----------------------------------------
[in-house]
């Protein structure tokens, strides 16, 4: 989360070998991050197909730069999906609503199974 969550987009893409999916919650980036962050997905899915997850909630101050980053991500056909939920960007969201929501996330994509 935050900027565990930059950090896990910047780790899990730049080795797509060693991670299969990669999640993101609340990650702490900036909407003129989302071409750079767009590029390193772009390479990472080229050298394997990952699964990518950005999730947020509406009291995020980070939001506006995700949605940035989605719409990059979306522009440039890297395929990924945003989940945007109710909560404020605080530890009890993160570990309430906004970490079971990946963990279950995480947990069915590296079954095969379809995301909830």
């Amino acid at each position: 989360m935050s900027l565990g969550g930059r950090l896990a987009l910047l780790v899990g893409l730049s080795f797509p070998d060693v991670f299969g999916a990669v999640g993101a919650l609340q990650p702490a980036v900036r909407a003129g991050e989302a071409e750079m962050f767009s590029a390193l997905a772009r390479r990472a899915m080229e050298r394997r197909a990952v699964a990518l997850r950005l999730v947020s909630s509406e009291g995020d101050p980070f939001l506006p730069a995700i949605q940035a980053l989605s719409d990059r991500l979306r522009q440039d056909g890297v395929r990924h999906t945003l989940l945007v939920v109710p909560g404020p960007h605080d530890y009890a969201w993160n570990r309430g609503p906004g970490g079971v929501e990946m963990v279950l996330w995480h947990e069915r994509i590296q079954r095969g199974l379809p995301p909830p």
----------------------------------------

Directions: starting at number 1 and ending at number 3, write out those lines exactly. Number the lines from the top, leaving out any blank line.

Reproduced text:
[in-house]
């Protein structure tokens, strides 16, 4: 989360070998991050197909730069999906609503199974 969550987009893409999916919650980036962050997905899915997850909630101050980053991500056909939920960007969201929501996330994509 935050900027565990930059950090896990910047780790899990730049080795797509060693991670299969990669999640993101609340990650702490900036909407003129989302071409750079767009590029390193772009390479990472080229050298394997990952699964990518950005999730947020509406009291995020980070939001506006995700949605940035989605719409990059979306522009440039890297395929990924945003989940945007109710909560404020605080530890009890993160570990309430906004970490079971990946963990279950995480947990069915590296079954095969379809995301909830």
């Amino acid at each position: 989360m935050s900027l565990g969550g930059r950090l896990a987009l910047l780790v899990g893409l730049s080795f797509p070998d060693v991670f299969g999916a990669v999640g993101a919650l609340q990650p702490a980036v900036r909407a003129g991050e989302a071409e750079m962050f767009s590029a390193l997905a772009r390479r990472a899915m080229e050298r394997r197909a990952v699964a990518l997850r950005l999730v947020s909630s509406e009291g995020d101050p980070f939001l506006p730069a995700i949605q940035a980053l989605s719409d990059r991500l979306r522009q440039d056909g890297v395929r990924h999906t945003l989940l945007v939920v109710p909560g404020p960007h605080d530890y009890a969201w993160n570990r309430g609503p906004g970490g079971v929501e990946m963990v279950l996330w995480h947990e069915r994509i590296q079954r095969g199974l379809p995301p909830p």